3. Transcribe the following text into the IPA, based on your pronunciation (or that of a native
speaker if you are not one).


3 Basic Lexicography

XX The case of false information on 'minge' comes from Ian HANCOCK (1984) 'The
Social and Linguistic Development of Angloromani' in Thomas ACTON and Donald
KENRICK (eds.) Romani Rokkeripen To-Divvus, London: Romestan. 89-122. p. 118 who
recounts (from Miklosich but I don't have that ref) that Otto Duhmberg collected a
Romani word-list in Siberia in the 1870s including the terms chamrimintsch for 'grand-
daughter' (actually xa mori mindzh 'eat my minge') and bremintsch for 'donkey' (actually
bari mindzh 'large minge'). I still haven't found the Urstelle for the moon and sun in Lith.
or the perception of rhoticism. [Clackson]

As we have already mentioned, it is a good idea to begin your field work on a language by
collecting individual vocabulary items. By doing so, you should be able to familiarize yourself
with the sounds used in the language, become comfortable in transcribing these sounds, learn a
bit of the morphology, and begin developing a basic feel for the language. Even if you are a
syntactician who is only interested in grammaticality judgements, it is still a good idea to focus
on vocabulary collection at the outset, because otherwise you probably will have tremendous
difficulty figuring out what your informant is saying.

1. Approaches to Vocabulary Collection

There are two main ways to go about collecting vocabulary items. If you are in a Field Methods
course or you are interested in core grammatical structures such as phonology, morphology, and
syntax, it is best to start by eliciting words in isolation from a standard list of basic lexical items,
such as the so-called Swadesh list (provided at the end of this chapter) or the Samarin list
discussed in section 5. If the informant does not speak your language very well, you can also use
a frequency-based word list from another language with which the informant is more familiar.
Most larger languages have dictionaries of this sort which arrange the words in order of
frequency of usage; we have given a sample list of this type as list 2 at the end of the chapter. It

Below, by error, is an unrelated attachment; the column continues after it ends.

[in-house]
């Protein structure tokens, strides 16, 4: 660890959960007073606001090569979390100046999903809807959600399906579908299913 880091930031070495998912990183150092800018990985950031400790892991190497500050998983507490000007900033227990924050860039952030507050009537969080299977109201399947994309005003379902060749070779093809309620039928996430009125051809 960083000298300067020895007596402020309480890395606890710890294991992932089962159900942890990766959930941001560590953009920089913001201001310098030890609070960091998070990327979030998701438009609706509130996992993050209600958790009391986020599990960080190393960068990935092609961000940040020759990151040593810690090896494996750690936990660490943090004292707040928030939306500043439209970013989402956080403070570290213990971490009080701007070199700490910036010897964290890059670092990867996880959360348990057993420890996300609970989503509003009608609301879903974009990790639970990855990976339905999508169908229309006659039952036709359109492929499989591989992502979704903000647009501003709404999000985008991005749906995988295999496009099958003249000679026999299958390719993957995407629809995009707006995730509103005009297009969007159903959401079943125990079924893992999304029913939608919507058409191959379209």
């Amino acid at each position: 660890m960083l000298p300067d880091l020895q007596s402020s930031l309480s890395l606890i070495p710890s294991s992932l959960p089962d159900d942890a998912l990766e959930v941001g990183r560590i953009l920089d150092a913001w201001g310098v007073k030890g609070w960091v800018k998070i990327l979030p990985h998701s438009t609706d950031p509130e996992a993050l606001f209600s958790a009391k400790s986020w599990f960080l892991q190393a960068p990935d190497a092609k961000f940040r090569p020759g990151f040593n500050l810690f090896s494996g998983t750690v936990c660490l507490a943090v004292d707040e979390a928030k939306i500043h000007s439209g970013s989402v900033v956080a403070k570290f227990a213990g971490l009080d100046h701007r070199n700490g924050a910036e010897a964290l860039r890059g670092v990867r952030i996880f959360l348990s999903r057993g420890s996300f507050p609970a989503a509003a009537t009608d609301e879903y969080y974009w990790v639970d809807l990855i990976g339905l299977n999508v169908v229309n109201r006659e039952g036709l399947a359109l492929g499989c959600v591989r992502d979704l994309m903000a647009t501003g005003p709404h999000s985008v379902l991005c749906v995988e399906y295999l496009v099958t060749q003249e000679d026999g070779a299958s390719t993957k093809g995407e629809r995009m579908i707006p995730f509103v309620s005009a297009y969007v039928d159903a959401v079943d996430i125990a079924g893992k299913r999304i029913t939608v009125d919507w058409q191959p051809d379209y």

is also a good idea to begin collecting personal and place names immediately; you can then make
good use of these names in the sentences you ask your informants, as well as in your non-
linguistic conversations with them.
If you are conducting field work on your own, it is sometimes preferable to begin with a
more customized word list. Field workers interested in dialectology, folklore, lexicography, and
so on may find it more efficient and useful to use a dialect survey-type questionnaire, as these are
designed to elicit regional, archaic, and in general more folksy and traditional vocabulary, in
contrast to the more run-of-the-mill, modernizing slant of frequency-based lists. The word lists
used in dialect surveys typically include words for farm implements, natural phenomena,
household items, and culture-specific concepts. We have found lists of this type to be very

successful in eliciting both interest and useful vocabulary from non-urban informants. They can
be particularly helpful for dialectologists in fighting informants’ tendency to say that they “don’t
speak a dialect”, since these word lists typically contain lexical items that immediately draw out
dialectal and non-standard forms. Bear in mind, though, that word lists of this type normally do
not fare well with younger informants who have grown up in cities, and they may not work well
with informants who come from a different area of the world or cultural milieu than the one for
which the particular word list was designed.

The idiom of nomads contains an abundant wealth of manifold expressions for sword and weapons, and
for the different stages in the life of their cattle. In a more highly cultivated language these expressions
become burthensome and superfluous. But in a peasant’s mouth, the bearing, calving, falling, and killing
of almost every animal has its own peculiar term, as the sportsman delights in calling the gait and
members of game by different names.
Jakob Grimm, History of the German Language (1848)

Readers who are interested in word lists of the dialect-survey type should consult a few
linguistic atlases and dictionaries, such as Gilliéron and Edmont 1902-10, Redard 1960,
Guillaume 1963-66, Avanesov and Orlova 1964, Australian Institute of Aboriginal Studies 1967,
Wolff 1969, Pederson et al. 1974, Muradjan et al. 1977, König 1978, Stokoe and Kuschel 1979,
Heine and Mohlig 1980, Johnston 1980, Breen 1981, Cassidy 1985, Lastra de Suárez 1986, and
Upton, Sanderson, and Widdowson 1987. It is usually possible to find at least one linguistic